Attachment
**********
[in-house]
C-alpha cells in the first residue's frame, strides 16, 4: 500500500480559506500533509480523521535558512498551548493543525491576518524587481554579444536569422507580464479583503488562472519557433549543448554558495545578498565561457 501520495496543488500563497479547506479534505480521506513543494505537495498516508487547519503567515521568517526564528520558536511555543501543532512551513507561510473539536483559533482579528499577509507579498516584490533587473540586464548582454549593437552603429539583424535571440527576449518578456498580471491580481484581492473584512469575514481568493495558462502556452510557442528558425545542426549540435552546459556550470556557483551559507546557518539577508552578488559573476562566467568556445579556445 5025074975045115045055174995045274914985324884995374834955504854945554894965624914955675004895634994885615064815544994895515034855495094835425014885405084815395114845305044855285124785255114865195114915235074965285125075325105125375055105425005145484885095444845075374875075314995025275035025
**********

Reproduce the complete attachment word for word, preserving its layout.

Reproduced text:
[in-house]
C-alpha cells in the first residue's frame, strides 16, 4: 500500500480559506500533509480523521535558512498551548493543525491576518524587481554579444536569422507580464479583503488562472519557433549543448554558495545578498565561457 501520495496543488500563497479547506479534505480521506513543494505537495498516508487547519503567515521568517526564528520558536511555543501543532512551513507561510473539536483559533482579528499577509507579498516584490533587473540586464548582454549593437552603429539583424535571440527576449518578456498580471491580481484581492473584512469575514481568493495558462502556452510557442528558425545542426549540435552546459556550470556557483551559507546557518539577508552578488559573476562566467568556445579556445 5025074975045115045055174995045274914985324884995374834955504854945554894965624914955675004895634994885615064815544994895515034855495094835425014885405084815395114845305044855285124785255114865195114915235074965285125075325105125375055105425005145484885095444845075374875075314995025275035025